Misuse of Grade Equivalents

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Criticism regarding the use of grade equivalents dates back at least to 1977, when John Willis published this paper regarding the “total mindlessness” of the scores.   Yet countless special educators continue to use them in documenting strengths and weaknesses on their IEPs because, presumably, they are easier for parents to understand.   Unfortunately, what parents think they have understood is more often than not . . . not what they think.  This and the articles following are presented to assist practitioners in arguing for higher standards in reporting present levels of performance to parents.
OAT CEREAL

One of the first national organizations to “sound off” regarding the misuse of these scores occurred with the issuance of a position paper in 1981 when the International Reading Association (now the International Literacy Association) issued a paper on the topic (link below).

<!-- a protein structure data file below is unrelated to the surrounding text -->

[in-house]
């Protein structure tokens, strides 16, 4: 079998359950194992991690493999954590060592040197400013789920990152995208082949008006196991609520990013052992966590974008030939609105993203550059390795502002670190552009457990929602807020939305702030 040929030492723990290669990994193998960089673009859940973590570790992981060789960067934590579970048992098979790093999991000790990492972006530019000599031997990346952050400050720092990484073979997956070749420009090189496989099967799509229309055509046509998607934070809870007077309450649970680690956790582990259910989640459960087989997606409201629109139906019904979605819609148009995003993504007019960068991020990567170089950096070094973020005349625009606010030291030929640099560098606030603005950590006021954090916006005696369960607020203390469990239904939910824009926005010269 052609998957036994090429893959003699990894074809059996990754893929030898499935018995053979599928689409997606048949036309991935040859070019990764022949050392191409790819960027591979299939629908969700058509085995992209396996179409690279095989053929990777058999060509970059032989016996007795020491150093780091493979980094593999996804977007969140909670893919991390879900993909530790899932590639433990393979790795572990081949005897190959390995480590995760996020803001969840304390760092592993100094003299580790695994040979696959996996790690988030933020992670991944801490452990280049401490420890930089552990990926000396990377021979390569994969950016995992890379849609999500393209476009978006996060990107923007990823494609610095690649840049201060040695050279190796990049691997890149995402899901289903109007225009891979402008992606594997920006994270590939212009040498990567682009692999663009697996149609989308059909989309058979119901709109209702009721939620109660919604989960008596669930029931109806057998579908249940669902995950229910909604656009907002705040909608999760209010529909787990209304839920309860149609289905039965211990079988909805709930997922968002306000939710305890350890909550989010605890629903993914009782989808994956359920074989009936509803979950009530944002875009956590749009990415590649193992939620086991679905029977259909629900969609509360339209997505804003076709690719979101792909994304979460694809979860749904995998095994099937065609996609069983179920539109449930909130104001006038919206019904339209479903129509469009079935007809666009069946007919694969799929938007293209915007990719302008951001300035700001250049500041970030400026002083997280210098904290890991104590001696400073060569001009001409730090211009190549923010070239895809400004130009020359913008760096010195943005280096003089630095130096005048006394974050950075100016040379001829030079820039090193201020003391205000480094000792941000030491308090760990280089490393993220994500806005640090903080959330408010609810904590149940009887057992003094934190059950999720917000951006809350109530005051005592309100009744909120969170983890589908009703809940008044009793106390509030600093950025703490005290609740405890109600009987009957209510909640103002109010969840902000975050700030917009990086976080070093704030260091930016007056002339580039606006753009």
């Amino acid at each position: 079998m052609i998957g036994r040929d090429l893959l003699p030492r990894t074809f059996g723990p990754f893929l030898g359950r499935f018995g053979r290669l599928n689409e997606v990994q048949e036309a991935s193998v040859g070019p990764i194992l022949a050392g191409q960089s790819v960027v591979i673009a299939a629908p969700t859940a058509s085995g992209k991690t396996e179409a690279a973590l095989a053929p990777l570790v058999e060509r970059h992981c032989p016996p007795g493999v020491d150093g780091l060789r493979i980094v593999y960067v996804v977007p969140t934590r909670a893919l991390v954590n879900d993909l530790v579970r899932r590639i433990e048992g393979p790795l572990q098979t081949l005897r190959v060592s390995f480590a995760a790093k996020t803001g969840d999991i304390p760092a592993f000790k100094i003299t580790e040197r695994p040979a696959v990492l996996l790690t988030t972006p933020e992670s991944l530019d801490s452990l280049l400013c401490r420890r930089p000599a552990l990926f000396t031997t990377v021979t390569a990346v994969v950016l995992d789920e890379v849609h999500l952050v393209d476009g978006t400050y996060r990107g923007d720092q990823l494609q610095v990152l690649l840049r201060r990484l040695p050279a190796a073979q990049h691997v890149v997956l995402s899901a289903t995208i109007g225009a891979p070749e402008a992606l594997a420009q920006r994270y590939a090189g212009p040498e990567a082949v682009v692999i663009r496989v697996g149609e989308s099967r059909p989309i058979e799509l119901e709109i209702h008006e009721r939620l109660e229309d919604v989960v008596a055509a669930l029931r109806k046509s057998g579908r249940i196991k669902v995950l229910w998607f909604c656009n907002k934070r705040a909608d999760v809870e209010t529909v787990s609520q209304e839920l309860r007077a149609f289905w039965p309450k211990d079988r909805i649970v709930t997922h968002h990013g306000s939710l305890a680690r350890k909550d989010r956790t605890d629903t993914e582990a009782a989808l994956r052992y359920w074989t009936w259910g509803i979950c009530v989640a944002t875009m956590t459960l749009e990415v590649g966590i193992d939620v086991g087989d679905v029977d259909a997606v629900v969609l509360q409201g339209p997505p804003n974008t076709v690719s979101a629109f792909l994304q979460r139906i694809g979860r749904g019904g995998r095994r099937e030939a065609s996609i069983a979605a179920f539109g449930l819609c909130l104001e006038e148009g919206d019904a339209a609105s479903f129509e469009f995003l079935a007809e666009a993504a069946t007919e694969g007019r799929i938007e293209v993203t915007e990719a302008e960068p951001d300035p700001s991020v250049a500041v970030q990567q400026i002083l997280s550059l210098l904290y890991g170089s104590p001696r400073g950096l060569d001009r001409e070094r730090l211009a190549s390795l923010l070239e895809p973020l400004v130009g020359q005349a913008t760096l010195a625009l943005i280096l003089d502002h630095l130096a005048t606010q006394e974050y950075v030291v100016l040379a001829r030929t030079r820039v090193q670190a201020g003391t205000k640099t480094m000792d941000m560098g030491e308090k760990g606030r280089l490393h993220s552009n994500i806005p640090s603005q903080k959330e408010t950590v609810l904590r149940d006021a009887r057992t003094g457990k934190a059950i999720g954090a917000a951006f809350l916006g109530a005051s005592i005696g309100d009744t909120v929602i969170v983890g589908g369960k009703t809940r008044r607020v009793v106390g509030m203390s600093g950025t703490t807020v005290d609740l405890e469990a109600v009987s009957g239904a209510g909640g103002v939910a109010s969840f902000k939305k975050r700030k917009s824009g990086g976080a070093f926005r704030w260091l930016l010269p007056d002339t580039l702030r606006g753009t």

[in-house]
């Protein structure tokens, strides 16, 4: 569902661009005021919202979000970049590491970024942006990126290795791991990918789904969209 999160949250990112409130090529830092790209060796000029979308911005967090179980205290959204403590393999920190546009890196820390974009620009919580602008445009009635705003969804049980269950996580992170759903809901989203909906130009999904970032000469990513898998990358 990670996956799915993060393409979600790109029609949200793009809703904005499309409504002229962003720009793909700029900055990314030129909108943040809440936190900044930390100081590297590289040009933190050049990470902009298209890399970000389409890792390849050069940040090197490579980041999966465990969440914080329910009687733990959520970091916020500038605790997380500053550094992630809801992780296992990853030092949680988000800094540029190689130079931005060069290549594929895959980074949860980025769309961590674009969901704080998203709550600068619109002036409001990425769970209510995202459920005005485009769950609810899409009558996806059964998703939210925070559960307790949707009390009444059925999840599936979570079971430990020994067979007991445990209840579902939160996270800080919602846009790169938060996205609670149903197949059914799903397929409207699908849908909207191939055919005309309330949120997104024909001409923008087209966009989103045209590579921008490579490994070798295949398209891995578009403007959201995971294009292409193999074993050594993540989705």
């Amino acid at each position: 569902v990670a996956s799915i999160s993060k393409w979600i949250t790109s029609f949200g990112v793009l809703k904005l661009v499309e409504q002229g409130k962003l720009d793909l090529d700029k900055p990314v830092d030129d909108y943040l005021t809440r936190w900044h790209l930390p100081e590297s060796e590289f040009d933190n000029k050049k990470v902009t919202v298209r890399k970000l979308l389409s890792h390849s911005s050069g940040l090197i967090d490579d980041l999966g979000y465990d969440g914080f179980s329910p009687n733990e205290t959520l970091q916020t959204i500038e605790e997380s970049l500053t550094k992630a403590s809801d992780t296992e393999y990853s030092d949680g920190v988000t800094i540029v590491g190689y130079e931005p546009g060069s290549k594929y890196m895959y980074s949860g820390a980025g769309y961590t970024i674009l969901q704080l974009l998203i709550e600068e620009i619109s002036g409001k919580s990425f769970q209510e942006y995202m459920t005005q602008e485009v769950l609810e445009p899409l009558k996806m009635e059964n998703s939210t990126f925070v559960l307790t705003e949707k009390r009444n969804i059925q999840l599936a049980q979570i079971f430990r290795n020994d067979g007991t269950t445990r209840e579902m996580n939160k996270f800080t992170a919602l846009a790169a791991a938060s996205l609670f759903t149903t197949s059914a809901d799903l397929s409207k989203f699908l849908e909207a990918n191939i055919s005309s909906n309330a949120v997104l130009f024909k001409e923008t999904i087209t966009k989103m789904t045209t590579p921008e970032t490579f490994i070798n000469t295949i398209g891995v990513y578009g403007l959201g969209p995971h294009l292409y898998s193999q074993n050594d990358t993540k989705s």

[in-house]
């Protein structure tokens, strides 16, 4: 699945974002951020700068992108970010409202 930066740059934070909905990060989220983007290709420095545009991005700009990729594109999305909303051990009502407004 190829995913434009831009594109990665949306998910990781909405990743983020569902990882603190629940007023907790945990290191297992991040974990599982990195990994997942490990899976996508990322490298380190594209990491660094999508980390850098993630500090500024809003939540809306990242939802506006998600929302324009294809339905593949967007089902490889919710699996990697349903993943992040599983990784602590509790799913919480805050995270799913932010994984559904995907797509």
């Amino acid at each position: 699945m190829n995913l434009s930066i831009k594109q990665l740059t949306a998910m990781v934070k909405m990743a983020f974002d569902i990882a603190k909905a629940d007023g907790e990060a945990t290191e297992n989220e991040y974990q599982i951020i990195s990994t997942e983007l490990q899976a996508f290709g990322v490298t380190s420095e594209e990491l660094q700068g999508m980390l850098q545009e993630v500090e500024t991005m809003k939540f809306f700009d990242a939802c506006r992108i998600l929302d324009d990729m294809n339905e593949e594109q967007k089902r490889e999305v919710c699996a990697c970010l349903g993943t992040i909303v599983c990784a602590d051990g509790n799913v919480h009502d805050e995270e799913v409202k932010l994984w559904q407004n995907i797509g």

IRA on grade equivalents 1981

The same year, Cecil Reynolds published this journal article on the fallacy of using grade equivalent scores two years below grade level as an indicator of a reading disorder (a common practice in many states at that time.)
.Fallacy of 2 years below grade level fro age (3)

Despite the criticisms, demand for grade equivalents remains mysteriously high.   This more recent publication by Metametrics  on The Hippocratic Oath and Grade Equivalents (undated, but after 2009)  illustrates the continued currency of the topic.

The problems intrinsic to the (mis) interpretation of both grade and age equivalents is not restricted to educational testing, either, as Pearson’s position statement on the Interpretation Problems of Age and Grade Equivalents within the context of Speech and Language services.